Inspiring Story Sheds Light On Pompe Disease
A mom chronicles her daughter’s battle with rare neurological disease
A little more than a year ago, Ambrea Jones knew as much about Pompe disease as most of us who watched President Donald Trump’s first address to a joint session of Congress. During his speech, President Trump introduced Megan Crowley and, in the process, her rare disease to the world.
With Megan’s story, President Trump made Pompe a trending topic on the Internet. As Ambrea watched the speech, she could only hope it was the beginning of some much needed attention for the neurological disorder.
Ambrea’s daughter, Atia, was diagnosed with Pompe at Cook Children’s Medical Center when she was 5 months old. At the time, she had never heard of the disease that has forever changed her family’s lives.
“What is it? How do we fix it? Is it something easy?” Ambrea remembers asking doctors after being told of Atia’s diagnosis. “It absolutely has not been easy.”
Pompe, or Pompes, disease is caused by a lack of alpha-glucosidase (GAA). Without this enzyme, the body cannot breakdown glycogen which is the molecule that we use to store the energy from sugars. Glycogen builds up in muscle tissues, including the heart. It can present at different ages, depending on how much enzyme activity is present.
Infantile onset is the most severe. Without recognition and treatment, most infants will die of heart failure by 2 years of age. Older children and adults often have severe muscle weakness, affecting the muscles that allow breathing.
“As with many neuromuscular disorders, brain function is normal, leaving these individuals trapped in a body that is too weak to respond to commands,” said Warren Marks, M.D., medical director of the Movement Disorder and Neurorehabilitation Program at the Jane and John Justin Neurosciences Center at Cook Children’s.
Treatment involves at least biweekly intravenous infusions enzyme replacement (Lumizyme). Early treatment with enzyme replacement can slow the progression of the disease.
Dr. Marks was part of the trials to get the enzyme treatment approved. Atia is now one of three children currently participating in the therapy at Cook Children’s.
It was Feb. 23, 2016, when the Jones’ family journey with Pompe disease began. Ambrea picked up her daughter from day care and was told Atia wasn’t feeling well. Ambrea took Atia to Cook Children’s where she was diagnosed with RSV.
Doctors ran an X-ray and noticed their first clue to Pompe – an oversized heart. More testing continued and more specialists were brought in to care for Atia. “That’s such a good team at Cook Children’s,” Ambrea said. “They were the ones who put two and two together and suspected Pompe.”
Doctors sent tests to Duke University, one of the nation’s leaders in Pompe treatment, and it was confirmed that Atia had the disease. She was then put on Lumizyme.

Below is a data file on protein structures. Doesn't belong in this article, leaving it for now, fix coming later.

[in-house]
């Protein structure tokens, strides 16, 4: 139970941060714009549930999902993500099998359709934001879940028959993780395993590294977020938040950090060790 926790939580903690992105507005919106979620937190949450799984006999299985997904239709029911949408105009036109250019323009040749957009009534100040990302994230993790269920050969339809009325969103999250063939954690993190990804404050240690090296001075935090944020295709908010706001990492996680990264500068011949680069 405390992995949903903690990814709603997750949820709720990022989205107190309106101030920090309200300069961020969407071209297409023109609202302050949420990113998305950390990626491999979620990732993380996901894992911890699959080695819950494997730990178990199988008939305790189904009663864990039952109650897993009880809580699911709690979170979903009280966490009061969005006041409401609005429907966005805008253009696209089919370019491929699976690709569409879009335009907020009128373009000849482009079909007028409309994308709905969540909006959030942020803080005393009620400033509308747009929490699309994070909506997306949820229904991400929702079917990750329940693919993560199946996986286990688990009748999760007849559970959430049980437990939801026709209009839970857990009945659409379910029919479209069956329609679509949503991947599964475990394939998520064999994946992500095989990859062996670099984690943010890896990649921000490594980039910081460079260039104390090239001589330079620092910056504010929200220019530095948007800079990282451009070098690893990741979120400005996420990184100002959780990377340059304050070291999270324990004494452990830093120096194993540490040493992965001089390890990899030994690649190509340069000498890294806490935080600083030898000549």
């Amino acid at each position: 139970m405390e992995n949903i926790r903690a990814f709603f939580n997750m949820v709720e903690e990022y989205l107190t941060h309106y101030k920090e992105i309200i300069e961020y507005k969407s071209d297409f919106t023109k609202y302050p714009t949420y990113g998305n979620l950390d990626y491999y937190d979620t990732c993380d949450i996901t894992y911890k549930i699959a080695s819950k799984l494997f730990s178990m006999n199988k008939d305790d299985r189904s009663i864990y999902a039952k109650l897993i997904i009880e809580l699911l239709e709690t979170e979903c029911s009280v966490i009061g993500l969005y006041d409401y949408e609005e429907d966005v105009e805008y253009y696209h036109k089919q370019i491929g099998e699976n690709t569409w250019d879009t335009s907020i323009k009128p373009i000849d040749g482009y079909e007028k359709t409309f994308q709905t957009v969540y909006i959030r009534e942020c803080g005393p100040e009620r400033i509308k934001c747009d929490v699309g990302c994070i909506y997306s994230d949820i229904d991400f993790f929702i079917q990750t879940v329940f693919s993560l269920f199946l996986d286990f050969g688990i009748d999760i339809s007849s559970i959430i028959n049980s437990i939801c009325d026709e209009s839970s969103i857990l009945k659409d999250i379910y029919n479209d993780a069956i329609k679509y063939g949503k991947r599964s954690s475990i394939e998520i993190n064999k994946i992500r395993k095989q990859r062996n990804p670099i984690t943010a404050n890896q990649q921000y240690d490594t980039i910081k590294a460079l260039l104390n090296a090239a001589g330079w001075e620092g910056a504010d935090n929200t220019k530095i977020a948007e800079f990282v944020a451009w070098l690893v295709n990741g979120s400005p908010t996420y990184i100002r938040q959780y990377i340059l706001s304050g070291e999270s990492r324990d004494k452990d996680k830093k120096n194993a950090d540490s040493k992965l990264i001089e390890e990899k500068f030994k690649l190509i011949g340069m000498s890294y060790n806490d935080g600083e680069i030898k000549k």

For the next three months, the Jones family lived at Cook Children’s. Unfortunately, the answer of the diagnosis brought more questions and fears.
“Dr. Marks told us to prepare for the worst,” Ambrea remembers. “He said there was a chance she may not make it a year or even to 6 months because of the adverse effects of Atia’s heart. The fear of losing your child’s life was the hardest thing. But seeing our little girl fight … it drove us, my husband Tim too, to fight. Your child may have a death sentence … no one expects to hear that. But now look at us, a year later and so far, we’ve made it.”
Ambrea said each patient’s journey with Pompe is different. Megan Crowley is wheelchair bound. Atia has a G-button and a port, but right now she’s not sure what will happen in the future.
Tim and Ambrea are carriers of the gene that produces Pompe disease. Their oldest daughter, Amaria, has been tested for the disease and is a carrier, but will not be affected by the disease. Giving the family some relief in what has been a trying year.
Ambrea says the other saving grace for her family has been the care they have received at Cook Children’s. She calls pulmonologist, Karen Schultz, M.D., “my girl.” She says Matthew Dzurik, M.D., a cardiologist at Cook Children’s, helped to discover the diagnosis early and put her in touch with people at Duke for appointments with physicians there.
Dr. Marks has been the glue and constant throughout their daughter’s care and the physical therapists, speech and occupational therapists have “worked our little girl out” both at Cook Children’s and their home.
Atia has a long road fight in front of her, but Ambrea hopes that with the mention of Megan Crowley sheds new light on a devastating disease.
“I know the president can be polarizing,” Ambrea said. “But even if you aren’t a supporter of the president, without a mention of Megan Crowley most of us probably wouldn’t know about her and now Pompe disease. My prayer is now more people will be talking about Pompe. That maybe more people Googled it and that action to better care for our kids who have this disease.”